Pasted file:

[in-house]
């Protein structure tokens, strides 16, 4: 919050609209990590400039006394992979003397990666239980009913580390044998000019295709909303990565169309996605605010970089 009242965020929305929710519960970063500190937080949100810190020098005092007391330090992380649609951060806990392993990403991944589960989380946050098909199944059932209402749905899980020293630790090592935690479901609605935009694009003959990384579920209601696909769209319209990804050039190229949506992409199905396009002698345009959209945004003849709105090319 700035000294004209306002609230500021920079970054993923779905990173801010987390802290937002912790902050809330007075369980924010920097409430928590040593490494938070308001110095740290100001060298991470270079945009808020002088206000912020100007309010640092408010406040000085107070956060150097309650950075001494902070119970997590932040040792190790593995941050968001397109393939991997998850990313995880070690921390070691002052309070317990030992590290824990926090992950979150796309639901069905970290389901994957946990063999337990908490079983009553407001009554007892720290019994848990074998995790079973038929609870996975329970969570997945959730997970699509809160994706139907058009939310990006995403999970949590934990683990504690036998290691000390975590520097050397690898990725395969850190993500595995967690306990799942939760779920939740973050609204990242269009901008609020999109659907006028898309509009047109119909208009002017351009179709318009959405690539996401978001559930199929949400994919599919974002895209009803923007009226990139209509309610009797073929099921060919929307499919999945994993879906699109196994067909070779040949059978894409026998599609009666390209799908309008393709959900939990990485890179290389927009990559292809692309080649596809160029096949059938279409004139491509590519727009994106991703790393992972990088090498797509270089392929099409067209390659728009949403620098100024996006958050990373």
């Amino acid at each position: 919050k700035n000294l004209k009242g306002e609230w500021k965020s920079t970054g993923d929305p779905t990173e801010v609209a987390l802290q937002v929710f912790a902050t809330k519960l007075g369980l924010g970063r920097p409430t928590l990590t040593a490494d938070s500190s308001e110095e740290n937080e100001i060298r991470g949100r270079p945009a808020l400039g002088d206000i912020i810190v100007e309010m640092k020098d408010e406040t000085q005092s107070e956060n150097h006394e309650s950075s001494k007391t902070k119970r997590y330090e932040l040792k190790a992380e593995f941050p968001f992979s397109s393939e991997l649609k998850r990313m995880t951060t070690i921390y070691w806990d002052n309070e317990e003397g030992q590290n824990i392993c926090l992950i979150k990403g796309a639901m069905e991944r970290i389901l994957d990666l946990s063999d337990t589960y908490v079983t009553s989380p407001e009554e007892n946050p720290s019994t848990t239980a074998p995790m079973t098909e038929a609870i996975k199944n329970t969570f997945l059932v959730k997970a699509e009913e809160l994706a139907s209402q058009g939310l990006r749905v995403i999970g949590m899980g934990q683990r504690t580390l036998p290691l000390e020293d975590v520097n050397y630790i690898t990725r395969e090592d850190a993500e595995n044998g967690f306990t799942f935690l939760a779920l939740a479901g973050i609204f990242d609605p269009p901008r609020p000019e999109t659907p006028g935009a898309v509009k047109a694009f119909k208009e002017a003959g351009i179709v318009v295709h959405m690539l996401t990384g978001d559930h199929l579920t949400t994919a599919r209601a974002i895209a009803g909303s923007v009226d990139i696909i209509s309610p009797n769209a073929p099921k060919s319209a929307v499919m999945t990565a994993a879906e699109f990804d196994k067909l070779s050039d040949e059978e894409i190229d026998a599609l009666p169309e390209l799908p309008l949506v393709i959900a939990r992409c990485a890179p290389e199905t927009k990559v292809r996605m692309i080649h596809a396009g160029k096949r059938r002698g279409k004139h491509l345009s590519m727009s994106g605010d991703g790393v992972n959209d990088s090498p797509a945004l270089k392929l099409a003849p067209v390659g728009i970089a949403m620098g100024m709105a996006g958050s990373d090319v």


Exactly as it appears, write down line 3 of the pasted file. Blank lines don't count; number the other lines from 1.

């Amino acid at each position: 919050k700035n000294l004209k009242g306002e609230w500021k965020s920079t970054g993923d929305p779905t990173e801010v609209a987390l802290q937002v929710f912790a902050t809330k519960l007075g369980l924010g970063r920097p409430t928590l990590t040593a490494d938070s500190s308001e110095e740290n937080e100001i060298r991470g949100r270079p945009a808020l400039g002088d206000i912020i810190v100007e309010m640092k020098d408010e406040t000085q005092s107070e956060n150097h006394e309650s950075s001494k007391t902070k119970r997590y330090e932040l040792k190790a992380e593995f941050p968001f992979s397109s393939e991997l649609k998850r990313m995880t951060t070690i921390y070691w806990d002052n309070e317990e003397g030992q590290n824990i392993c926090l992950i979150k990403g796309a639901m069905e991944r970290i389901l994957d990666l946990s063999d337990t589960y908490v079983t009553s989380p407001e009554e007892n946050p720290s019994t848990t239980a074998p995790m079973t098909e038929a609870i996975k199944n329970t969570f997945l059932v959730k997970a699509e009913e809160l994706a139907s209402q058009g939310l990006r749905v995403i999970g949590m899980g934990q683990r504690t580390l036998p290691l000390e020293d975590v520097n050397y630790i690898t990725r395969e090592d850190a993500e595995n044998g967690f306990t799942f935690l939760a779920l939740a479901g973050i609204f990242d609605p269009p901008r609020p000019e999109t659907p006028g935009a898309v509009k047109a694009f119909k208009e002017a003959g351009i179709v318009v295709h959405m690539l996401t990384g978001d559930h199929l579920t949400t994919a599919r209601a974002i895209a009803g909303s923007v009226d990139i696909i209509s309610p009797n769209a073929p099921k060919s319209a929307v499919m999945t990565a994993a879906e699109f990804d196994k067909l070779s050039d040949e059978e894409i190229d026998a599609l009666p169309e390209l799908p309008l949506v393709i959900a939990r992409c990485a890179p290389e199905t927009k990559v292809r996605m692309i080649h596809a396009g160029k096949r059938r002698g279409k004139h491509l345009s590519m727009s994106g605010d991703g790393v992972n959209d990088s090498p797509a945004l270089k392929l099409a003849p067209v390659g728009i970089a949403m620098g100024m709105a996006g958050s990373d090319v």